Deep Learning - Introduction
This blog is part of the book I am working on "Video Analytics using Deep Learning and TensorFlow" which will be published by Apress Media Inc. (Subsidary of Springer.)
Deep learning has a prolonged history and desires to mimick human biological brain. Several proposed techniques in literature still haven't reached their optimum objectives and expectations. Researchers are delving deep into this field by proposing sophisticated and revolutionary ideas to achieve their aspirations. Traditionally deep learning researchers have mainly focused on supervised learning, but recently deep learning is expanding its horizon to other methods of learning like semi-supervised, unsupervised and reinforcement learning.
Deep learning can be condensed down to essentially performing “A” to “B”mappings. “A” and “B” broadly represents the input and the output vectors respectively. A more accurate and comprehensive interpretation is, deep learning is performing universal function approximations, meaning with sufficient labeled data it can approximate any functions. We can increase the complexity of a function by extending its layer and by adding more units at each layer, means simply add more variables and parameters to a function. Deep learning has better learning ability as compared to traditional machine learning algorithms, hence it can select better features from datasets. Due to increased availablity of computing, better results and its practicality, deep learning got more attentions from researchers and has become a widely practiced algorithm in the field of Artificial Intelligence.
We will learn about the fundamental methods and techniques to approximate parametric functions. We will start our discussion from fundamental feedforward network called “multilayer layer perceptron”commonly known as “neural network”, which is basically the principal technique behind recent deep learning algorithms. Further, we will get know about optimization techniques which will be used to achieve best approximated function.
Introduction to ANN
Neural Networks are inspired from human bioligicial brain and its inner workings. Before we delve deeper we will look at how human brain works and its parallels within the Artificial Neural Networks. It is very difficult to intricately understand how brain works, but we can get a quick general overview. Human brain is composed of approximately 100 billion nerve cells, called neurons. Each neuron can relate to thousands of other neurons, that are found in a large network. A neuron communicates with other neurons in the form of electro-chemical signals. Every feeling, thought and emotion that we have are due to millions of small nerve cells called neurons. Without these neurons working and carrying messages throughout our body we would feel and be able to do nothing, kind of like a normal day in math class.
These neurons keep passing information through out our whole body constantly. Let's look at specific parts of neurons and their functions:
Dendrites: This is the root like part of the cell that streches out from the cell body. These will receive messages from outher neirons by grabbing on to neurotransmitters.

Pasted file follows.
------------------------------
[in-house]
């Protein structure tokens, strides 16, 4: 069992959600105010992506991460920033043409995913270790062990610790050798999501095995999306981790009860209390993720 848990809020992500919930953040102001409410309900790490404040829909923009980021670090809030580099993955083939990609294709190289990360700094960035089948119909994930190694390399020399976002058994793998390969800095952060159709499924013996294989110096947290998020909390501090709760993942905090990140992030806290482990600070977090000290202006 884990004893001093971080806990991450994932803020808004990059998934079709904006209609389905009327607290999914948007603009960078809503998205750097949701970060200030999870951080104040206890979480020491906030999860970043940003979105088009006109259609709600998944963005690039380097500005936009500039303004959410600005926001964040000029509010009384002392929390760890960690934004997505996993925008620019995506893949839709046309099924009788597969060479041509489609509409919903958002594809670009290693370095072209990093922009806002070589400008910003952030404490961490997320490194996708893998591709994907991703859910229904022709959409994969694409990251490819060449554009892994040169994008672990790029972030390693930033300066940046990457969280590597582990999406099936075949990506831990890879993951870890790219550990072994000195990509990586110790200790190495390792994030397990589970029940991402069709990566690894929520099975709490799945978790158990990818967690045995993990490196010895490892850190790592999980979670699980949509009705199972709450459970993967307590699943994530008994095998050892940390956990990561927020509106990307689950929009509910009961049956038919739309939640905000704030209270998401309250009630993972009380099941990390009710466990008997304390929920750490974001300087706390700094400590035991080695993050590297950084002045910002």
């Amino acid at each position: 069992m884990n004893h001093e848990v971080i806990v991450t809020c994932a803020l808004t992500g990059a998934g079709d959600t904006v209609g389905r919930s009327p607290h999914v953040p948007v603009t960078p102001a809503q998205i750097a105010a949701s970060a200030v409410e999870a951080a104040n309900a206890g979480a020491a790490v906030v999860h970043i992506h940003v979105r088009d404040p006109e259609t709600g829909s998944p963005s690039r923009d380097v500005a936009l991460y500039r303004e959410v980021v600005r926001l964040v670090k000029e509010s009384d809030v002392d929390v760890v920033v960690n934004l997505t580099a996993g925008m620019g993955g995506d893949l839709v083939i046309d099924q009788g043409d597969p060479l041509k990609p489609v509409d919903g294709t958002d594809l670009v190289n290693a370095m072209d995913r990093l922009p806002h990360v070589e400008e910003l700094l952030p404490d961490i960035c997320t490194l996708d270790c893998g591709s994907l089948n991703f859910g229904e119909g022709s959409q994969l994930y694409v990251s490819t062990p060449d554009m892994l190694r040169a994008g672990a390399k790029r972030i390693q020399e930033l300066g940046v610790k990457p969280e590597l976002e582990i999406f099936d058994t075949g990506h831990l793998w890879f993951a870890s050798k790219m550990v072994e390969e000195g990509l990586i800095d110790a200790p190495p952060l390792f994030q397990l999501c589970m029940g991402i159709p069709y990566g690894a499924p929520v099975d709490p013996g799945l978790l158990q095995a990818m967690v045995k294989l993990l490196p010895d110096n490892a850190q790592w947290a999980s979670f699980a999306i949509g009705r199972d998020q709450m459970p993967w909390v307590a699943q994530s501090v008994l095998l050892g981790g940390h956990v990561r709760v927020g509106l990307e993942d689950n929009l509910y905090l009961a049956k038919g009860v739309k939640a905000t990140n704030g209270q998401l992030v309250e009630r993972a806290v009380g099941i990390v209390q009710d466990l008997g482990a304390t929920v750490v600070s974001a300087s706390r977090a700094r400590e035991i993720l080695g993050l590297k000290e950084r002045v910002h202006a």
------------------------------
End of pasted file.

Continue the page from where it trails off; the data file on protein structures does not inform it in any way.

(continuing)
Soma: This contains the nucleus of the cell or the brain of the cell. This tells the neuron either to fire or not.
Axon: The structure of an axon is wire like which extends from soman to axon terminal buttons. This is like a highway in which the messages will travel down to the neuron
Myelin Sheath: This is a fatty layer of tissue that surrounds the axon. It helps speed up neural impulses.
Axon Terminal Buttons: The branches at the end of the axon that contain neurotransmitters and send them shooting across the synapse. They also suck up excess neurotransmitter in a process called reuptake.
Neurotransmitters: Chemicals contained in the terminal buttons that enable neurons to communicate. Neurotransmitters fit into receptor cells on the dendrites on other neurons like a key in a lock.
Synapse: The space in between neurons (neurons never touch each other).
When the neuron is doing nothing, it is called resting potential and it has slightly negative charge inside of it. When a neuron decides to go to work its called aaction potential. Action potential is a elecctro-chemical process, which means half of the job is electrical and half is chemical.
Different Types of Neural Network Architectures:
A typical Neural Network consists of many artifical neurons called units arranged in a series of layers. A typical Artificial Neural Networks consists of different layers:
Input layer: It contains those units (Artificial Neurons) which receive input from the outside world on which network will learn, recognize about or otherwise process.
Output layer: It contains units that respond to the information about how it's learned any task.
Hidden layer: These units are in between input and output layers. The job of hidden layer is to transform the input into something that output unit can use in some way.
The most basic form of artificial neural network will have two input units and output units with no hidden layers is sometimes also called Single Layer Perceptron.